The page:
Tutorial for making your own clock
Enjoy crafting at home!
Enjoy crafting at home!
This is a large decorative wall clock. It takes about 2 hours to assemble and only cost me about $20 to make.
What you need: large square (or circle) board, clock movement and hands, 12 wooden furniture buttons, wood glue or hot glue, black cardstock paper, 2 d-rings with screws and metal wire (picture hanging kit), sand paper and spray paint (optional).
Tools: jigsaw, drill and drill bits, and screwdriver.
The most expensive (and probably the hardest to find) item for the clock will be the clock movement and hands. I got mine off Etsy for just under $15. It's a high-torque clock movement with 9 5/16-inch long hands. *You want to make sure that whatever size hands you get that they will fit on the size board you're going to use. Double the size of your hands and add about 4-inches to figure out what size board you will need.
My math: the hands I got were about 9 1/4-inches x 2 = 18 1/2-inches + 4-inches = 22 1/2-inches. I went to Ikea and looked in their AS-IS department and found a cupboard face that measured 24 x 24 inches. If you can't find anything a lumber store is always a good option. Lowe's and Home Depot will cut a board to the size you need.
Find the center of your board and mark it. From your center is how you'll mark each point for your wooden buttons "numbers". I put my buttons 9 1/4-inches away from my center - the same length as my hands. TIP: I folded a large piece of paper in-half and then folded it in thirds again and held it up against the center-line of my clock to help assist me in marking where to put my buttons.
With a drill bit the same diameter as the base of your buttons, drill into your marks about 1/8-inch (this will make it so you can push the bottom of your buttons into the wood later).
Drill a large hole into the center of your clock. Put the threaded shaft of the movement through the center hole and trace around the black box and add a little extra to give yourself a margin to make sure the box will fit once you've cut out the square hole. Drill a hole in each corner and then use your jig-saw to cut each side of the box.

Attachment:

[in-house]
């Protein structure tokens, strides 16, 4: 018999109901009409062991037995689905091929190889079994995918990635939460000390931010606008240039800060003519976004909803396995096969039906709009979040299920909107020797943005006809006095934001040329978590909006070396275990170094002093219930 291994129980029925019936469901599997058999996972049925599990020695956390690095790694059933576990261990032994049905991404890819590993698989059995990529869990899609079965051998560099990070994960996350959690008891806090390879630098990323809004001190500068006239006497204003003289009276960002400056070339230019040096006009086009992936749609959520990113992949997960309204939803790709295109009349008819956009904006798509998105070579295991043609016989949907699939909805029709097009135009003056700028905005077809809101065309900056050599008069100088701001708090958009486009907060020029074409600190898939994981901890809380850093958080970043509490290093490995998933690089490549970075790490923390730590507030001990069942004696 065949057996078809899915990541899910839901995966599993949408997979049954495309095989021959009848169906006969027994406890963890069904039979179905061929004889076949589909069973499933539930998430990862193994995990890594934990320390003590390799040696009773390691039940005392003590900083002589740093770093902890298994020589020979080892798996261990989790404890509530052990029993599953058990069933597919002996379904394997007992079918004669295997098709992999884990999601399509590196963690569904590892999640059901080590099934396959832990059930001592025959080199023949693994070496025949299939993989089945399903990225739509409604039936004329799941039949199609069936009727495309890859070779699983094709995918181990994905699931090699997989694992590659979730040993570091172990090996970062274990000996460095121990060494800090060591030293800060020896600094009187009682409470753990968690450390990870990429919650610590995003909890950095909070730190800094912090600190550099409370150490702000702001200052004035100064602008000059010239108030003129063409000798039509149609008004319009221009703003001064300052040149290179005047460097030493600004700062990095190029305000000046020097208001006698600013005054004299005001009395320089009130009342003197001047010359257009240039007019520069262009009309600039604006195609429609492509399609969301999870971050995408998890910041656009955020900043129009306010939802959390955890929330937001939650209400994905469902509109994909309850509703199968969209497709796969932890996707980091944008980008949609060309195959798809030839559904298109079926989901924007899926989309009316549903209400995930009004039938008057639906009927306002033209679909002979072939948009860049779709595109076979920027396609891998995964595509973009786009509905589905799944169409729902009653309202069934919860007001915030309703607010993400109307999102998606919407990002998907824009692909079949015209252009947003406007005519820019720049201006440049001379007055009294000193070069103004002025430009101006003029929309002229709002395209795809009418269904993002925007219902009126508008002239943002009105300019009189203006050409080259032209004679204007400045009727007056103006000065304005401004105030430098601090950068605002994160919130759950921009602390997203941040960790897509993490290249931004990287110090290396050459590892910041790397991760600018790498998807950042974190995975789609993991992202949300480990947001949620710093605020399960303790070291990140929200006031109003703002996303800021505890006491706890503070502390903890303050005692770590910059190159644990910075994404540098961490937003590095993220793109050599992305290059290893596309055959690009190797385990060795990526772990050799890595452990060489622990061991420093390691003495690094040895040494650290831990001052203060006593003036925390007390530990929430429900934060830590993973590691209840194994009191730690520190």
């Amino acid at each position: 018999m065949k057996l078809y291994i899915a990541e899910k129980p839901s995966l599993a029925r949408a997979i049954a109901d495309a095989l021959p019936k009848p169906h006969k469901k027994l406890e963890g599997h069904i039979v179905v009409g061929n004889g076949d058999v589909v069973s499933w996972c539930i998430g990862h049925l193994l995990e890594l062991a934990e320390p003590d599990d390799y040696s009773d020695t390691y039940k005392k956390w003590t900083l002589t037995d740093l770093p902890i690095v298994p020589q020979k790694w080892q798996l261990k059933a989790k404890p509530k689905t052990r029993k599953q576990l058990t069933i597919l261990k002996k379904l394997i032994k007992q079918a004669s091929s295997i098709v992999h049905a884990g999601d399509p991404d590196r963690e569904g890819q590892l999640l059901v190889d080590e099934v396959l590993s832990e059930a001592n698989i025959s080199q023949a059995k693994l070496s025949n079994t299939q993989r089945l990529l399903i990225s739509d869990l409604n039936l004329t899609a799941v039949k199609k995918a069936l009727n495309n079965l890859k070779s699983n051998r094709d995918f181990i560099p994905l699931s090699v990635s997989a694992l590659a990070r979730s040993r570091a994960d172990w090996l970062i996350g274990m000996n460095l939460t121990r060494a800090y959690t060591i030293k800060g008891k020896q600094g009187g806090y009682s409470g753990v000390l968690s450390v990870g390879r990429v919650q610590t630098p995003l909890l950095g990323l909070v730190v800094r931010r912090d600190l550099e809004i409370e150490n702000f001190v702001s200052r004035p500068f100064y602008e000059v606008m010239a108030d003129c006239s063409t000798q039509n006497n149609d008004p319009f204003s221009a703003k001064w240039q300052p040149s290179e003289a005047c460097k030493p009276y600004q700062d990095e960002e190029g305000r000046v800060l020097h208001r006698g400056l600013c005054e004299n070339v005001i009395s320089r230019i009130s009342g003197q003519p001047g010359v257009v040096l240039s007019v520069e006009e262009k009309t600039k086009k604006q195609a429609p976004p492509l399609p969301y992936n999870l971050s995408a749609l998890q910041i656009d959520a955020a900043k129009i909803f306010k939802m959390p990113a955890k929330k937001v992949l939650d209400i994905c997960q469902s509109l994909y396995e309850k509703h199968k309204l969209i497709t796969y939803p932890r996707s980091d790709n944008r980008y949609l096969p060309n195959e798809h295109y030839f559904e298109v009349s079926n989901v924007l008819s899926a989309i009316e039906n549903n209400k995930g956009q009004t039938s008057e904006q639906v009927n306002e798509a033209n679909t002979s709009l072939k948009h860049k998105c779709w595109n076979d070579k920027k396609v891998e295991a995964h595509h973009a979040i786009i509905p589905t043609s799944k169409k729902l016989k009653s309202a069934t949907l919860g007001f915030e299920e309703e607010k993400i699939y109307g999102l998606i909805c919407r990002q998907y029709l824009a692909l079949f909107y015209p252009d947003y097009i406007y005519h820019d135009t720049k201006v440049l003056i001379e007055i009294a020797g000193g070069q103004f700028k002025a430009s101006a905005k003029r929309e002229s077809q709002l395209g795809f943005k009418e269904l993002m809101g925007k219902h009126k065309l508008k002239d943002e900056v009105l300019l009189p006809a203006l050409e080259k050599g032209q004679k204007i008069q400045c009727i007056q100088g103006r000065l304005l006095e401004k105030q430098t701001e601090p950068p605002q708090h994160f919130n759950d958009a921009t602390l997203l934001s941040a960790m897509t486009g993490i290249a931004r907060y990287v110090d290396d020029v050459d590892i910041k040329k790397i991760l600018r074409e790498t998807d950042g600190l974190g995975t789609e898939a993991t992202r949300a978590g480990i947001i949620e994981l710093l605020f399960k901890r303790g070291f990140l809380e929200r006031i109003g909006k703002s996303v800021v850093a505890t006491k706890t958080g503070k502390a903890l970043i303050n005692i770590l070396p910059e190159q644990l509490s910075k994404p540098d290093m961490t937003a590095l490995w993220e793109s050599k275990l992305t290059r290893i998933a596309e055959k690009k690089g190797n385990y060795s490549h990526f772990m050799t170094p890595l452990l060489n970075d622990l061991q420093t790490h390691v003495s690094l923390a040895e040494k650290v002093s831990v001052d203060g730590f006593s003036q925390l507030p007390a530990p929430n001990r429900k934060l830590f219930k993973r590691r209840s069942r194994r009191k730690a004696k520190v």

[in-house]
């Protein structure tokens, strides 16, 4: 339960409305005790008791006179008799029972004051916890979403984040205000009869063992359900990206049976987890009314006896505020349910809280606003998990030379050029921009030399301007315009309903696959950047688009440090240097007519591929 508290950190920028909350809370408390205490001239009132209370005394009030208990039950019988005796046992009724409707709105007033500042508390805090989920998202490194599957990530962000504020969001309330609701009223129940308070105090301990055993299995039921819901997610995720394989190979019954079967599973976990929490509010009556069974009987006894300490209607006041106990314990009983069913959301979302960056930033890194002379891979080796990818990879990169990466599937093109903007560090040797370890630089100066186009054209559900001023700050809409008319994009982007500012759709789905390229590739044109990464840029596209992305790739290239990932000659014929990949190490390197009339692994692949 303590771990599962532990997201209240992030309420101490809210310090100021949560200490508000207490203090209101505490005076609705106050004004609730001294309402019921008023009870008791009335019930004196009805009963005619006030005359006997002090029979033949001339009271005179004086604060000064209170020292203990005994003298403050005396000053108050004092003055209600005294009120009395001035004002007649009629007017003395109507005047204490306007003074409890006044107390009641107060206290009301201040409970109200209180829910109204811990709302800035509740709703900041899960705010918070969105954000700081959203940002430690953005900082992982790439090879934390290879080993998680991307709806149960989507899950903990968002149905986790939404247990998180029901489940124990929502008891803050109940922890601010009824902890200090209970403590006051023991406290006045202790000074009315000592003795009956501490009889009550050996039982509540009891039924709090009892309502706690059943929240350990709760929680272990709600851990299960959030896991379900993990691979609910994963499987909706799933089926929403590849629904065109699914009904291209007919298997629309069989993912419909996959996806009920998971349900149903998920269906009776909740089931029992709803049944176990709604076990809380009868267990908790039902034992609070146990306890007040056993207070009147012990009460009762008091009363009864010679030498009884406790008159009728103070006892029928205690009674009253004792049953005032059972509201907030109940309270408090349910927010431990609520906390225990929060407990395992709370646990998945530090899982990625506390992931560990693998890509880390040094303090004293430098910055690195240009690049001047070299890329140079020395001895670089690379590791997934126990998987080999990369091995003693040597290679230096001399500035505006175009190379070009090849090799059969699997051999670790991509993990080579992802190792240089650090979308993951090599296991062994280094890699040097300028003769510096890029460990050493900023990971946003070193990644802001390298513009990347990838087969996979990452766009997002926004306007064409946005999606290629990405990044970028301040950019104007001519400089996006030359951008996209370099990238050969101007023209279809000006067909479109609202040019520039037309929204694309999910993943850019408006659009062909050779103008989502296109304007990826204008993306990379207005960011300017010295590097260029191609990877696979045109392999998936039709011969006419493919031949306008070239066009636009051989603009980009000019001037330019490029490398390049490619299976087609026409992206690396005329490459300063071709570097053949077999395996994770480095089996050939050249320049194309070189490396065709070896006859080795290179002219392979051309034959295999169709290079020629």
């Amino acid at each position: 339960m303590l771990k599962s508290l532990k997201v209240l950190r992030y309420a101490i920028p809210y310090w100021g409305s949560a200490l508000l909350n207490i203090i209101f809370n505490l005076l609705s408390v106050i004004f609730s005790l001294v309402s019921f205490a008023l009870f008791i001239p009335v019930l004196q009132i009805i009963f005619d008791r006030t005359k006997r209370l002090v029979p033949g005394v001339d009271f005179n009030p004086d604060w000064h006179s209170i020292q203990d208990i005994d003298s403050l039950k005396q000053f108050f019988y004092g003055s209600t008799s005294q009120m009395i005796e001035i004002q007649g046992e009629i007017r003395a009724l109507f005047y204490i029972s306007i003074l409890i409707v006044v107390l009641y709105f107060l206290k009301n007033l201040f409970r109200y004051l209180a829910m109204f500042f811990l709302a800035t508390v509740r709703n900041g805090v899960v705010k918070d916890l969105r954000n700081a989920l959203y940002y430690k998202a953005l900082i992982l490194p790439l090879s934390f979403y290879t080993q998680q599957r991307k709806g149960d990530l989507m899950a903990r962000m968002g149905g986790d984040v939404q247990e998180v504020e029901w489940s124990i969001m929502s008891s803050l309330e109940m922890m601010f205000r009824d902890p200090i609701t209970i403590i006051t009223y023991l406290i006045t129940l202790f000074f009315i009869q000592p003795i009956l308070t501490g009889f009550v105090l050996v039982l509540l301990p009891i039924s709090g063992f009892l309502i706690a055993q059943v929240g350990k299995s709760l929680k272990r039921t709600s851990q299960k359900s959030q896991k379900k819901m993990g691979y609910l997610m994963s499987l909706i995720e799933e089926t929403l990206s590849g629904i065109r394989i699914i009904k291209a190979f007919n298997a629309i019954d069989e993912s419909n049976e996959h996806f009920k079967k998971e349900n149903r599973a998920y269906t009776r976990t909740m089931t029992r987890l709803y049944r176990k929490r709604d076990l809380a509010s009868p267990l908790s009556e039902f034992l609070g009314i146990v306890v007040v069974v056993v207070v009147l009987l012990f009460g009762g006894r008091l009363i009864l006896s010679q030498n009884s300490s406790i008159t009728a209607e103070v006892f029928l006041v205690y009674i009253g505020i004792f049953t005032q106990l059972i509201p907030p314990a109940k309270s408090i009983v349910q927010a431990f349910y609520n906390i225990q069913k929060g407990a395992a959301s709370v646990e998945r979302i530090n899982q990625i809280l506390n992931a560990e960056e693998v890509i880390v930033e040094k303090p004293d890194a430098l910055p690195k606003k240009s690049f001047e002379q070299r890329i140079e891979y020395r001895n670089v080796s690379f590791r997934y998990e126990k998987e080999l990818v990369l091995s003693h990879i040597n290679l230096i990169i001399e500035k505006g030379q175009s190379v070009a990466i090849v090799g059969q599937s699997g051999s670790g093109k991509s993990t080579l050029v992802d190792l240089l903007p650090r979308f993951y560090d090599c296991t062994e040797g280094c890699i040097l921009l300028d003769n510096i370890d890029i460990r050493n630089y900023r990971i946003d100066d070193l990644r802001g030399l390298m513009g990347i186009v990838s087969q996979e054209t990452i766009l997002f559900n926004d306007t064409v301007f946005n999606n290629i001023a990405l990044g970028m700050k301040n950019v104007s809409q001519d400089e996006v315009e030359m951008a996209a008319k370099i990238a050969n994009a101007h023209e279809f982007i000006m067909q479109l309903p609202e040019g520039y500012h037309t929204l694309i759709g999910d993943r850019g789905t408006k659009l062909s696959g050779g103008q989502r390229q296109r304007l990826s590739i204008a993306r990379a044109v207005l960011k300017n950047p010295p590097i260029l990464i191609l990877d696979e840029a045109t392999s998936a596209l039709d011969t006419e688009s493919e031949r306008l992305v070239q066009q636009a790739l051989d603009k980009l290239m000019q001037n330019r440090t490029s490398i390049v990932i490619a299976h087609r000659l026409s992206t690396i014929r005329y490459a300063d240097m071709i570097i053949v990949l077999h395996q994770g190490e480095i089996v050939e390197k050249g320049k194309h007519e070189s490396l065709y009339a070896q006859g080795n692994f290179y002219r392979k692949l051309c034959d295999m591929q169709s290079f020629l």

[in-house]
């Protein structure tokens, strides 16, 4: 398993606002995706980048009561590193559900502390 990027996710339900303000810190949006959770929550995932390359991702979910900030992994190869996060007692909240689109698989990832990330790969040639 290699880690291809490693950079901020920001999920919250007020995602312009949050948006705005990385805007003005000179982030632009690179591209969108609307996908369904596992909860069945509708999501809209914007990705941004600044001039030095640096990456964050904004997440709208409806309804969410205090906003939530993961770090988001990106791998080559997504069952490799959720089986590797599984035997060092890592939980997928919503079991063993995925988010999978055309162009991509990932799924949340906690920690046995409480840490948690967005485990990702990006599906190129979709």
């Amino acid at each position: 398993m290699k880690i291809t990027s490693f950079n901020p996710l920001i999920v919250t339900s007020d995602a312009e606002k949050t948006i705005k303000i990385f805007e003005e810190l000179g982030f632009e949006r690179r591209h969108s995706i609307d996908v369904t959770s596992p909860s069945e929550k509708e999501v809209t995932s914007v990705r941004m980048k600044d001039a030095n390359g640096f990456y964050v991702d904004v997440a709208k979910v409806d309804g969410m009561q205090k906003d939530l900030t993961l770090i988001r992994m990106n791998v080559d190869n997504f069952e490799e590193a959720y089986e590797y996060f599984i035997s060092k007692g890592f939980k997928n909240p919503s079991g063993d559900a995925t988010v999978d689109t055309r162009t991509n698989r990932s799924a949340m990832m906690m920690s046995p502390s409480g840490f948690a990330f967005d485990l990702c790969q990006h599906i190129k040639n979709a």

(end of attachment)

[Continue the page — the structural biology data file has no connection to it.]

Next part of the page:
On the back of your clock drill holes for your 2 d-rings. I put mine 4-inches down from the top and 4-inches away from the sides. Attach one end of the wire to one d-ring by twisting the end around itself, stretch the wire to the other side and cut the wire wire 3-inches past the second d-ring and twist the end around itself to hold.
Glue each of your buttons into your 12 shallow holes.
I spray painted my clock so the buttons would match and then sanded the edges of my board and the buttons to give it a worn look.
With your cardstock, cut a circle large enough to cover the hole in the center of your clock. I used a glass cup to trace my circle. Punch a hole in the center. You could also use something around your house that is the right size. I just happened to have a flat black circle lying around that I used.
Lastly, you'll put your clock movement and hands on. Put the black box in the opening. Make sure the top of your black box matches up with the top of your clock (the top should be where you have your d-rings).
Place your black circle on top, the black rubber circle that came with your clock parts, and then the washer and bolt.
Slide your hour hand on first and then put the minute hand on and secure it with the small end-bolt that came with your parts.
Find a stud in your wall to put a 2-inch screw in to hang your clock.